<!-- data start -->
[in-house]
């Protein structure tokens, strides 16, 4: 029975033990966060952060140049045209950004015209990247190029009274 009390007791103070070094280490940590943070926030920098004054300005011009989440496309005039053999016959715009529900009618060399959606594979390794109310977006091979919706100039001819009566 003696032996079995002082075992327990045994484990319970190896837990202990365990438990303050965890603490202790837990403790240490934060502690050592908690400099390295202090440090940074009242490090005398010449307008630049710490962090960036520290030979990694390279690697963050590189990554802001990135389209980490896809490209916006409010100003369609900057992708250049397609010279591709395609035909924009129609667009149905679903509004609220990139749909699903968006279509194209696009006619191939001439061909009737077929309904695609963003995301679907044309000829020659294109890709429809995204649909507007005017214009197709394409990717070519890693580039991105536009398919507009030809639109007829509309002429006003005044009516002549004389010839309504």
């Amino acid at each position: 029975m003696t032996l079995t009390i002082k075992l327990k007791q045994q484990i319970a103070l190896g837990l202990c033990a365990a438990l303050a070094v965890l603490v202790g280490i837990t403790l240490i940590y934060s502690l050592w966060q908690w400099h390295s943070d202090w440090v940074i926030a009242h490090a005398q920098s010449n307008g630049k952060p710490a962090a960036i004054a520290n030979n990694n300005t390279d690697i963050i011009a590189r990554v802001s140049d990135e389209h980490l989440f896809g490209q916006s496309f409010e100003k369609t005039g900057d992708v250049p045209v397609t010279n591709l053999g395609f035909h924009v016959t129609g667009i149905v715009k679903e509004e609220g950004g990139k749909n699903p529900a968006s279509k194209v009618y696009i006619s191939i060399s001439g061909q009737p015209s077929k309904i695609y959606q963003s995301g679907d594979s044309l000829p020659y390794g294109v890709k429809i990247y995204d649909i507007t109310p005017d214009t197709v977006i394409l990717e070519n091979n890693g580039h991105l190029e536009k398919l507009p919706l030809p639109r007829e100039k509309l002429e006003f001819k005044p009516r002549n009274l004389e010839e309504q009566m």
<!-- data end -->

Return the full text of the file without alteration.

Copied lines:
[in-house]
């Protein structure tokens, strides 16, 4: 029975033990966060952060140049045209950004015209990247190029009274 009390007791103070070094280490940590943070926030920098004054300005011009989440496309005039053999016959715009529900009618060399959606594979390794109310977006091979919706100039001819009566 003696032996079995002082075992327990045994484990319970190896837990202990365990438990303050965890603490202790837990403790240490934060502690050592908690400099390295202090440090940074009242490090005398010449307008630049710490962090960036520290030979990694390279690697963050590189990554802001990135389209980490896809490209916006409010100003369609900057992708250049397609010279591709395609035909924009129609667009149905679903509004609220990139749909699903968006279509194209696009006619191939001439061909009737077929309904695609963003995301679907044309000829020659294109890709429809995204649909507007005017214009197709394409990717070519890693580039991105536009398919507009030809639109007829509309002429006003005044009516002549004389010839309504």
């Amino acid at each position: 029975m003696t032996l079995t009390i002082k075992l327990k007791q045994q484990i319970a103070l190896g837990l202990c033990a365990a438990l303050a070094v965890l603490v202790g280490i837990t403790l240490i940590y934060s502690l050592w966060q908690w400099h390295s943070d202090w440090v940074i926030a009242h490090a005398q920098s010449n307008g630049k952060p710490a962090a960036i004054a520290n030979n990694n300005t390279d690697i963050i011009a590189r990554v802001s140049d990135e389209h980490l989440f896809g490209q916006s496309f409010e100003k369609t005039g900057d992708v250049p045209v397609t010279n591709l053999g395609f035909h924009v016959t129609g667009i149905v715009k679903e509004e609220g950004g990139k749909n699903p529900a968006s279509k194209v009618y696009i006619s191939i060399s001439g061909q009737p015209s077929k309904i695609y959606q963003s995301g679907d594979s044309l000829p020659y390794g294109v890709k429809i990247y995204d649909i507007t109310p005017d214009t197709v977006i394409l990717e070519n091979n890693g580039h991105l190029e536009k398919l507009p919706l030809p639109r007829e100039k509309l002429e006003f001819k005044p009516r002549n009274l004389e010839e309504q009566m």